German tariffs for the ICECAP-Supportive Care Measure (ICECAP-SCM) for use in economic evaluations at the end of life


OBJECTIVES: Economic evaluations often use preference-based value sets (tariffs) for health-related quality of life to quantify health effects. For wellbeing at the end of life, issues beyond health-related quality of life may be important. Therefore, the ICECAP Supportive Care Measure (ICECAP-SCM), based on the capability approach, was developed. A validated German ICECAP-SCM version was published recently. However, tariffs for the German ICECAP-SCM are not available. Therefore, the aim was to determine tariffs for the ICECAP-SCM based on preferences of the German general population.

METHODS: An online sample of 2996 participants completed a best-worst scaling (BWS) and a discrete choice experiment (DCE). BWSs required participants to choose the best and worst statement within the same capability state, whereas DCEs required participants to trade-off between two capability states. First, BWS and DCE data were analyzed separately. Subsequently, combined data were analyzed using scale-adjusted conditional logit latent class models. Models were selected based on the stability of solutions and the Bayesian information criterion.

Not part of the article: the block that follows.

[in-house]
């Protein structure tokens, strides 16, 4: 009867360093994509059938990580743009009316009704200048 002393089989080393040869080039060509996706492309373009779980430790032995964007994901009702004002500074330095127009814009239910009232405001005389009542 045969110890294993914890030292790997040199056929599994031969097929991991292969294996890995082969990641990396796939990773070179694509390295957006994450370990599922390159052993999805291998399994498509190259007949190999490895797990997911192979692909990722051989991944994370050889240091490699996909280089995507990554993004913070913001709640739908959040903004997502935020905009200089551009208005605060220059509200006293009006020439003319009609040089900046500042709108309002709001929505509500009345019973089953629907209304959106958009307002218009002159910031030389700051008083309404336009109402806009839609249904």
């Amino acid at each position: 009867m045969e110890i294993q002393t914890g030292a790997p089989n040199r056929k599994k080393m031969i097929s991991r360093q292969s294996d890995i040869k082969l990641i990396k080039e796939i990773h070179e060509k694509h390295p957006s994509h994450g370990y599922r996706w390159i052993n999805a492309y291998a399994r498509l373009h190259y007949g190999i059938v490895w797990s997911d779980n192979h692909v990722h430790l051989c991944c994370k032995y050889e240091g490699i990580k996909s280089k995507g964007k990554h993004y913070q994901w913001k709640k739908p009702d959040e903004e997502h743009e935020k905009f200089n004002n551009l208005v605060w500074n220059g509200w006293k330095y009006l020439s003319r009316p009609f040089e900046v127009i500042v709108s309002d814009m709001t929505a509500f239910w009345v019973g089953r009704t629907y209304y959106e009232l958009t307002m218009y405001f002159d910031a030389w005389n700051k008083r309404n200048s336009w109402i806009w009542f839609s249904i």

RESULTS: The two latent class model was identified to be optimal for the BWS, DCE, and combined data, and was used to derive tariffs for the ICECAP-SCM capability states. BWS data captured differences in ICECAP-SCM scale levels, whereas DCE data additionally explained interactions between the seven ICECAP-SCM attributes.

DISCUSSION: The German ICECAP-SCM tariffs can be used in addition to health-related quality of life to quantify effectiveness in economic evaluations. The tariffs based on BWS data were similar for Germany and the UK, whereas the tariffs based on combined data varied. We would recommend to use tariffs based on combined data in German evaluations. However, only results on BWS data are comparable between Germany and the UK, so that tariffs based on BWS data should be used when comparing results between Germany and the UK.

Bibliographical data

Original languageEnglish
Publication statusPublished - 04.2021
PubMed 33475868